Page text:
Collin Hansen has an excellent interview with Peter O’Brien which specifically discusses the warning passages in Hebrews. Essentially, O’Brien makes the point that there are two kinds of faith in Hebrews, a genuine faith, analogous to the Parable of the Sower. Some people respond to the gospel, but not fully and therefore recant their faith when a time of persecution comes. Indeed this is usually the case when the gospel is preached, whether in the ministry of Jesus, people may respond positively but not come to real Faith in Jesus. That inadequate response is found in John’s Gospel as well. Nicodemus was positive towards Jesus, even friendly towards his teaching, but in John 3 I think he falls short of “saving faith.”
Scot McKnight has a response to this interview. He does not like this two-kind-of-faith approach, stating that it “strains the very language of the letter to the Hebrews.”In essence, McKnight says that it really does not make any sense to warn someone about apostasy (falling away from faith) if they have no faith to begin with! If someone has “spurious faith” then they really ought not be encouraged to continue in that faith. McKnight does not understand what “spurious faith” means in this context, although late in the article he offers what might be a good definition real faith “perseveres and to salvation” and spurious faith “doesn’t persevere and that leads to judgment.”
I wonder if O’Brien’s parallel to the Parable of the Sower is not a useful way to understand these warning passages. Within a group of followers of Jesus, there is a range of responses to the Faith. They all have heard the real gospel and have some sort of a response to it. They have all responded positively, but only one type of response is “salvation which perseveres.” In the Parable, it is the person who bears fruit. To appreciate the faith, or to admire Jesus and his teaching, or to enjoy the gifts of the Spirit is simply not enough. To be “right with God” one clings tenaciously to the Faith as it has been handed down to them, they bear fruit, and they endure whatever persecution comes their way. In fact, suffering for the faith seems to be a hallmark of “genuine faith” (Hebrews 12:3-11).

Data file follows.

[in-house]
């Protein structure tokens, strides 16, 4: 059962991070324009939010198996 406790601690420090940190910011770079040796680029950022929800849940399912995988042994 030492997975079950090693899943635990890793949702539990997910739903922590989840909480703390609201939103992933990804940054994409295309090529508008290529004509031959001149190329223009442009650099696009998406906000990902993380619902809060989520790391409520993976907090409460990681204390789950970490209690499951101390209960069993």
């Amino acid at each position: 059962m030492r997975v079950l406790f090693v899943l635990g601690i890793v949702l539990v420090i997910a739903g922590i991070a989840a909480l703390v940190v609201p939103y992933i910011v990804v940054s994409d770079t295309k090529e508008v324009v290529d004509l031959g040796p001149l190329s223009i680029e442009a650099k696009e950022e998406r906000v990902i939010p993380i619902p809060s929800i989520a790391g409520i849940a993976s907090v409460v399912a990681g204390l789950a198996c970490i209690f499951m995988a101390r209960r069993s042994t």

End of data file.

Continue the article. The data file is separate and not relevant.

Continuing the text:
If this analogy is useful, then the exhortations in Hebrews are trying to draw those with weak or inadequate faith into a deeper, more full understanding of this “great salvation.” The time is coming, says the writing of Hebrews, when you cannot play at being a Christian – you may have to pay with your life!
Thanks to Brian Small at Polumeros kai Polutropos for these links as well as including Reading Acts on his January Hebrews Carnival!